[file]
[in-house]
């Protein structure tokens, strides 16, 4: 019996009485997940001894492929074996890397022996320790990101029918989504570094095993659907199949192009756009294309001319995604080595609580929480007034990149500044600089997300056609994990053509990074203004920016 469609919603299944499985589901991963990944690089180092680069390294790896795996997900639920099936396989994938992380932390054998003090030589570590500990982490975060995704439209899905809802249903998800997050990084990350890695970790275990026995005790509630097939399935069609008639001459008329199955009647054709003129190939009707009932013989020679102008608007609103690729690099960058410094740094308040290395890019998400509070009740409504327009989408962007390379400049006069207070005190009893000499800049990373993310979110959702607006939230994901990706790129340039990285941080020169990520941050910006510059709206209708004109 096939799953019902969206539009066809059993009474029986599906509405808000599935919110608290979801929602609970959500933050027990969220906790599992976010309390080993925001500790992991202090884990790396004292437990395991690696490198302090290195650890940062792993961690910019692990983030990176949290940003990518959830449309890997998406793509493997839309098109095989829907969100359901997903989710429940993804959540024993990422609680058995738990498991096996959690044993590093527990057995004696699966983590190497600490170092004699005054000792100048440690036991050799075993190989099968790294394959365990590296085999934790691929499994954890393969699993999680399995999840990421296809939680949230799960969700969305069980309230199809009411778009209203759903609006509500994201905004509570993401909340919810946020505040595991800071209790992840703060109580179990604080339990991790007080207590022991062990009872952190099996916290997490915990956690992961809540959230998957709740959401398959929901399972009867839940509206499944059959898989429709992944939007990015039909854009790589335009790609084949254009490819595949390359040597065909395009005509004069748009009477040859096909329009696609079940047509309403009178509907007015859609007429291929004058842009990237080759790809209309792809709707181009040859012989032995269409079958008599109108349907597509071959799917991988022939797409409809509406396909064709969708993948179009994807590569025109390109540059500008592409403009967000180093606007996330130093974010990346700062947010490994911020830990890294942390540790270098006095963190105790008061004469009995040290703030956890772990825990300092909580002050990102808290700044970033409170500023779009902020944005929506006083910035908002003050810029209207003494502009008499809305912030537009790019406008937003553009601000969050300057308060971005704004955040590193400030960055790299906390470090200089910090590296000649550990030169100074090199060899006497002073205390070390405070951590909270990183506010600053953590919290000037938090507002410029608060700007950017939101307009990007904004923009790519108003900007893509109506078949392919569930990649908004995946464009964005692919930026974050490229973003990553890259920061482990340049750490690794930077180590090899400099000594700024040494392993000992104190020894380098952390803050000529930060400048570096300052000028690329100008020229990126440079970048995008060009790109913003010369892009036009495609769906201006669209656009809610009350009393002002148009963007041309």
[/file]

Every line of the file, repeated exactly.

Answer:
[in-house]
């Protein structure tokens, strides 16, 4: 019996009485997940001894492929074996890397022996320790990101029918989504570094095993659907199949192009756009294309001319995604080595609580929480007034990149500044600089997300056609994990053509990074203004920016 469609919603299944499985589901991963990944690089180092680069390294790896795996997900639920099936396989994938992380932390054998003090030589570590500990982490975060995704439209899905809802249903998800997050990084990350890695970790275990026995005790509630097939399935069609008639001459008329199955009647054709003129190939009707009932013989020679102008608007609103690729690099960058410094740094308040290395890019998400509070009740409504327009989408962007390379400049006069207070005190009893000499800049990373993310979110959702607006939230994901990706790129340039990285941080020169990520941050910006510059709206209708004109 096939799953019902969206539009066809059993009474029986599906509405808000599935919110608290979801929602609970959500933050027990969220906790599992976010309390080993925001500790992991202090884990790396004292437990395991690696490198302090290195650890940062792993961690910019692990983030990176949290940003990518959830449309890997998406793509493997839309098109095989829907969100359901997903989710429940993804959540024993990422609680058995738990498991096996959690044993590093527990057995004696699966983590190497600490170092004699005054000792100048440690036991050799075993190989099968790294394959365990590296085999934790691929499994954890393969699993999680399995999840990421296809939680949230799960969700969305069980309230199809009411778009209203759903609006509500994201905004509570993401909340919810946020505040595991800071209790992840703060109580179990604080339990991790007080207590022991062990009872952190099996916290997490915990956690992961809540959230998957709740959401398959929901399972009867839940509206499944059959898989429709992944939007990015039909854009790589335009790609084949254009490819595949390359040597065909395009005509004069748009009477040859096909329009696609079940047509309403009178509907007015859609007429291929004058842009990237080759790809209309792809709707181009040859012989032995269409079958008599109108349907597509071959799917991988022939797409409809509406396909064709969708993948179009994807590569025109390109540059500008592409403009967000180093606007996330130093974010990346700062947010490994911020830990890294942390540790270098006095963190105790008061004469009995040290703030956890772990825990300092909580002050990102808290700044970033409170500023779009902020944005929506006083910035908002003050810029209207003494502009008499809305912030537009790019406008937003553009601000969050300057308060971005704004955040590193400030960055790299906390470090200089910090590296000649550990030169100074090199060899006497002073205390070390405070951590909270990183506010600053953590919290000037938090507002410029608060700007950017939101307009990007904004923009790519108003900007893509109506078949392919569930990649908004995946464009964005692919930026974050490229973003990553890259920061482990340049750490690794930077180590090899400099000594700024040494392993000992104190020894380098952390803050000529930060400048570096300052000028690329100008020229990126440079970048995008060009790109913003010369892009036009495609769906201006669209656009809610009350009393002002148009963007041309």